Actions speak louder than words.
What we do is more important than what we say.
SSAT写作素材：In his victory speech, Barack Obama calls for change and the strength of Americans to fight the depression of American economy. He was downright confident that he could turn things around. He even won the 2010 Nobel prize for his eloquence. But his over-confidence and speech has no help in front of the reality of America economy; he has been proved to have done little in this campaign. His health care reform has been questioned from many sides.
Speech is great, but silence is greater.
Better to remain silent and be thought a fool than to speak out and remove all doubt.
SSAT写作素材：You could interpret this multiple ways. one way would be, if 2 people were getting into an argument and one person decides to simply keep his mouth shut and the other person continues to keep on and on, obviously the person who kept arguing would be seen as a "lower" or "smaller" person. Another way to look at it would be literally. it's great when people talk and tell their opinion but it gets old. nobody wants to hear someone talk 24/7. sometimes it is just better not to talk.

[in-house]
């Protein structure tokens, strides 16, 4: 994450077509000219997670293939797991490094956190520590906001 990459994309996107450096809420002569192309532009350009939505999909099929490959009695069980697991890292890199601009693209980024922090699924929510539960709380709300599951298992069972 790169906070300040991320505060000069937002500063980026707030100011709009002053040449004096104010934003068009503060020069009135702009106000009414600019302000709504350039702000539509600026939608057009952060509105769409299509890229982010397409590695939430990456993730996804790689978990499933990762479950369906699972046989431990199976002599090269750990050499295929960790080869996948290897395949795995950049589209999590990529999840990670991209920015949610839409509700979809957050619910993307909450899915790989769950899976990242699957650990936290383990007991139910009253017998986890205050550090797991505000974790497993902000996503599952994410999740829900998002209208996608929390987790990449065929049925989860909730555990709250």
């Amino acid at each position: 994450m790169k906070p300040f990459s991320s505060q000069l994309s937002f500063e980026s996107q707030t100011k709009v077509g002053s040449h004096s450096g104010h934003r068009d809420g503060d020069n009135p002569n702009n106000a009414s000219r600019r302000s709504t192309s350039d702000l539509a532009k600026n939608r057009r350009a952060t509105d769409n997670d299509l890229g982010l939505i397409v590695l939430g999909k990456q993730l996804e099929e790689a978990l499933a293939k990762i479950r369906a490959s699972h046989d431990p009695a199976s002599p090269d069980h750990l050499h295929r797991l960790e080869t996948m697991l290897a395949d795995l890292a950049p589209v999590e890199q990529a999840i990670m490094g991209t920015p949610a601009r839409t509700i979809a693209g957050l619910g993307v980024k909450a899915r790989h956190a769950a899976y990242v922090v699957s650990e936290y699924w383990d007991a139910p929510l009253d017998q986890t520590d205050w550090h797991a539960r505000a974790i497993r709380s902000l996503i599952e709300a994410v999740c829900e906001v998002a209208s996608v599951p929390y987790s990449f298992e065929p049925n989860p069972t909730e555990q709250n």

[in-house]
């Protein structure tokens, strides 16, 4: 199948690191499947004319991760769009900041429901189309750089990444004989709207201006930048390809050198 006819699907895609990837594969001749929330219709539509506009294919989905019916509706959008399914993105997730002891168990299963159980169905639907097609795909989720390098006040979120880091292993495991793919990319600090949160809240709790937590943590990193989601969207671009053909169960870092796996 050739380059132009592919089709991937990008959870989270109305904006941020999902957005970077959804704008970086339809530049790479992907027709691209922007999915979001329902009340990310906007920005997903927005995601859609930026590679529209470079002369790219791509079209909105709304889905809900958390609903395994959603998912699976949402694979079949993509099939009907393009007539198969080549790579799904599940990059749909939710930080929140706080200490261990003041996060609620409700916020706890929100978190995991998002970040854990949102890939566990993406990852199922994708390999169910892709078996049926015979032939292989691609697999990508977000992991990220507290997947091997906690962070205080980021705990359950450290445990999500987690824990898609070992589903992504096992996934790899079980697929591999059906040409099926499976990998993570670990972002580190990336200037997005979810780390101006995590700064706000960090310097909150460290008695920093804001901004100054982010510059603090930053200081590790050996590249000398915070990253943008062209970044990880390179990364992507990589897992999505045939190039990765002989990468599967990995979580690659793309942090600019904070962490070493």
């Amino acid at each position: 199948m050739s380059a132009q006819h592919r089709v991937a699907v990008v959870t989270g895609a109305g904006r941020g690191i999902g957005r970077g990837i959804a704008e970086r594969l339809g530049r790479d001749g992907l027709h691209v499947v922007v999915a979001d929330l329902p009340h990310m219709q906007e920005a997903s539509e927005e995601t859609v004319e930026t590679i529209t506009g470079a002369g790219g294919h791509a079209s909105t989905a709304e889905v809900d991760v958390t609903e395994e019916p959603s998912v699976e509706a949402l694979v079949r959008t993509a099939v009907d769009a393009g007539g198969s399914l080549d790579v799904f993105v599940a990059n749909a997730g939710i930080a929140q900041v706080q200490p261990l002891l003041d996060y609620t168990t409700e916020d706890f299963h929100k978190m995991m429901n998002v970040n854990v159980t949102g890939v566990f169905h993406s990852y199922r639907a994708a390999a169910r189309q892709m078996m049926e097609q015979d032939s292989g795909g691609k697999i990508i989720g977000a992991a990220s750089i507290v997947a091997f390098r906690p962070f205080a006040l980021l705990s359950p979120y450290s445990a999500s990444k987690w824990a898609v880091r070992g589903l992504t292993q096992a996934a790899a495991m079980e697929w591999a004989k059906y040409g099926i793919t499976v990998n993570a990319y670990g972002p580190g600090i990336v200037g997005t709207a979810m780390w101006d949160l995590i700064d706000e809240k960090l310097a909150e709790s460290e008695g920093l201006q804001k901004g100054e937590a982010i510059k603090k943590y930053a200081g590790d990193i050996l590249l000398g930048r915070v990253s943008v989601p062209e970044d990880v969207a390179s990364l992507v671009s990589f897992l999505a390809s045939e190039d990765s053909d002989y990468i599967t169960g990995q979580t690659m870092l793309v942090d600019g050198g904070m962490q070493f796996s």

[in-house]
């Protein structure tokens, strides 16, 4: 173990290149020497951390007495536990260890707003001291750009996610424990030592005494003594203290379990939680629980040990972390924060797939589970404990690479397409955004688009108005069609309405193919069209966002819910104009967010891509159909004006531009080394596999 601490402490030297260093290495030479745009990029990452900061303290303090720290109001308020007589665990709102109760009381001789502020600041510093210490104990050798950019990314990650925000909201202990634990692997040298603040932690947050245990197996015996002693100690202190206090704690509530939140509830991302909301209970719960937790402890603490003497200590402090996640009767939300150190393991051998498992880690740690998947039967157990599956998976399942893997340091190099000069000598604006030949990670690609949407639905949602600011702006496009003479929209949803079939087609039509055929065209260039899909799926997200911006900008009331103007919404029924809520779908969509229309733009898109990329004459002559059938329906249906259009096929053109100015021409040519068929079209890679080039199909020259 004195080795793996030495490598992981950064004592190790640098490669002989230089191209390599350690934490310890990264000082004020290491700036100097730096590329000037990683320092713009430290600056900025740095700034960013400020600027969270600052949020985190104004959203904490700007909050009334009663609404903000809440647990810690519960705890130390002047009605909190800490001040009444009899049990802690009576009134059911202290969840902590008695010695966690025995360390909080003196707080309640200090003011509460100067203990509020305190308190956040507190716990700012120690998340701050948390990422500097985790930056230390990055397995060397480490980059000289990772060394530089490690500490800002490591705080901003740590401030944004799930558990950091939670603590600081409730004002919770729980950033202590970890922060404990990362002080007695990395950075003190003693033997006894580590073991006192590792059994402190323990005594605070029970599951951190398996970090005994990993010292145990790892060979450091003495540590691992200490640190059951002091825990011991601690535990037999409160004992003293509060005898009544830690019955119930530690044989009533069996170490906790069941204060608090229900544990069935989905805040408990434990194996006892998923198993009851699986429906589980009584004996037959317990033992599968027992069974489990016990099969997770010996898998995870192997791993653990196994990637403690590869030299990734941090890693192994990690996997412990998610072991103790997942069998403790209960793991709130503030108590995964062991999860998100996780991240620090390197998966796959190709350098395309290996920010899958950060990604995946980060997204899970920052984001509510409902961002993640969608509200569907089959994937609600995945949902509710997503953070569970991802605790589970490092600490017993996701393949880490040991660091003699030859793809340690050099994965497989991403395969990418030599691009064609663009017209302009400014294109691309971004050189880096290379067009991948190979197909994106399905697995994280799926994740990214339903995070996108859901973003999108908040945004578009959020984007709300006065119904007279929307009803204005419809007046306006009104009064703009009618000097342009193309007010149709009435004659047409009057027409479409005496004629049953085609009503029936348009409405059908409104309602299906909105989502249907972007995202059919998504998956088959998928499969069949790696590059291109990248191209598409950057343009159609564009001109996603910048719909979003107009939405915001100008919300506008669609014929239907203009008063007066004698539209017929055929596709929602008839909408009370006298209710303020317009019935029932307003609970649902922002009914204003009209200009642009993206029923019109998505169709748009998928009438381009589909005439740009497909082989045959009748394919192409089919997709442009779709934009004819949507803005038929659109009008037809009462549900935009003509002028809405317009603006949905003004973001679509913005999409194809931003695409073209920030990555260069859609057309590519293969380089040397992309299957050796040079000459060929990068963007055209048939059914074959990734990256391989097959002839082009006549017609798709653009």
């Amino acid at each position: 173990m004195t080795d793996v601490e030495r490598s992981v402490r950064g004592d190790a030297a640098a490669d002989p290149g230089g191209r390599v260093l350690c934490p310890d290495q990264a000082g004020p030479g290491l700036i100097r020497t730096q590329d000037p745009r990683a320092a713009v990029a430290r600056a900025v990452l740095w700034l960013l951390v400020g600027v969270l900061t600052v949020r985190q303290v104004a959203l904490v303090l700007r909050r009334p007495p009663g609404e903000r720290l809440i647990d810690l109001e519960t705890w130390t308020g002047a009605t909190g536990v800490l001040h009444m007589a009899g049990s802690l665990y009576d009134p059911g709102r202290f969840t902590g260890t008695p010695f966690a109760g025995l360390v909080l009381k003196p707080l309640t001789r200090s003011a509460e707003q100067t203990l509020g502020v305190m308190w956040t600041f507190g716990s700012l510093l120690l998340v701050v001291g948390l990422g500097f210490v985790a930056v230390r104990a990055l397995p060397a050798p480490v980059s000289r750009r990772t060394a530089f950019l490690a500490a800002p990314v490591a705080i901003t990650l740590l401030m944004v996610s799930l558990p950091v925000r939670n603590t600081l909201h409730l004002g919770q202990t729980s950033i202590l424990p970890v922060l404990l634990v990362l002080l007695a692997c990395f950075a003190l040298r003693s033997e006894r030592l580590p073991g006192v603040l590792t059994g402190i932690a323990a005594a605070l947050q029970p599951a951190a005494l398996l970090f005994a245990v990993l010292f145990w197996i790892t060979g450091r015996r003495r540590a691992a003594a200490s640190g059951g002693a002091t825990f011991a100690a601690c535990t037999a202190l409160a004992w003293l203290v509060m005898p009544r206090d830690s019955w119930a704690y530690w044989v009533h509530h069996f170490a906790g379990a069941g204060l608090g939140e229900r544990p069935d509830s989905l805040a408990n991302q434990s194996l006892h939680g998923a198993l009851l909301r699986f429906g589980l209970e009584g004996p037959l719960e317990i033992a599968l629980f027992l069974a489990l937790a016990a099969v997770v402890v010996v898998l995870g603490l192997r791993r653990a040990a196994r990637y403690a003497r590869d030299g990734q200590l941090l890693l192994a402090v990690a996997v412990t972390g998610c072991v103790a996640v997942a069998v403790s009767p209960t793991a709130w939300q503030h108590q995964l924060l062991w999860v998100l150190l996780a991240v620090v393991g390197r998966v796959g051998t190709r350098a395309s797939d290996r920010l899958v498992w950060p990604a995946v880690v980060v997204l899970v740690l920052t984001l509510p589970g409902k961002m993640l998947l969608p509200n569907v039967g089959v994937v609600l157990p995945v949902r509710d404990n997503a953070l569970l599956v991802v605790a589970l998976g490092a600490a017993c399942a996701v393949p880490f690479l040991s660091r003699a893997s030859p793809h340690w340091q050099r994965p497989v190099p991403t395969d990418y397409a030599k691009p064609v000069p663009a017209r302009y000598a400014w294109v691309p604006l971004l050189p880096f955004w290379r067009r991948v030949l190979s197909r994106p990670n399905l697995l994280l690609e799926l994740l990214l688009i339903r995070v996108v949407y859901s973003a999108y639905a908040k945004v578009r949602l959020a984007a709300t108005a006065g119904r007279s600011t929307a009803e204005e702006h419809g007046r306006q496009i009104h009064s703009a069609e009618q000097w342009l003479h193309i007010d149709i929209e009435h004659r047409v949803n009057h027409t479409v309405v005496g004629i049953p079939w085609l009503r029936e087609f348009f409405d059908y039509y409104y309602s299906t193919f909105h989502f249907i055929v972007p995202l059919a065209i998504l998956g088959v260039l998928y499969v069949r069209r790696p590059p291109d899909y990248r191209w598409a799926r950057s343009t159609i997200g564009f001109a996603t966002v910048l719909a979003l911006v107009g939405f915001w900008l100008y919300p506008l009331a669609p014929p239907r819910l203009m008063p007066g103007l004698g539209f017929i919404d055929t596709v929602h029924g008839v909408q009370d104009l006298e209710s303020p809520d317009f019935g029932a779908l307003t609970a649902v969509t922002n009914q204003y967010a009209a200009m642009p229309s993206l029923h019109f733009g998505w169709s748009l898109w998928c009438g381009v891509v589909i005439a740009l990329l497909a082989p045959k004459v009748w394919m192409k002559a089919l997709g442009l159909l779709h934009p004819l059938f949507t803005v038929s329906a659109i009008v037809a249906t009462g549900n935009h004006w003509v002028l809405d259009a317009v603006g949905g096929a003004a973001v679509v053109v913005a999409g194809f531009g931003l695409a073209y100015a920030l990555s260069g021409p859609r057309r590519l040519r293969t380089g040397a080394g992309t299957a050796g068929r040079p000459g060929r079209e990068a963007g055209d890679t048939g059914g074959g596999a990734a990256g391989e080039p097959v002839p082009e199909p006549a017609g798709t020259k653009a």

The silent majority
In 1969, instead of announcing the end to the war that he had promised in the campaign, Nixon outlined his policy of “Vietnamization”, which provided for American troop reductions but a continuation of fighting. He repeated what he had argued before: the United States had to achieve "peace with honor" and to avoid an overly sudden withdrawal. At the end of the speech, he called for the "great silent majority" to support him in this goal. an administration official clarified Nixon's concept of "silent majority": a "large and normally undemonstrative cross section of the country that until last night refrained from articulating its opinions on the war." Nixon's continuation of the war resulted in the invasion of Cambodia in April, 1970 -- and a far greater number of "demonstrations in the streets" than he could have imagined.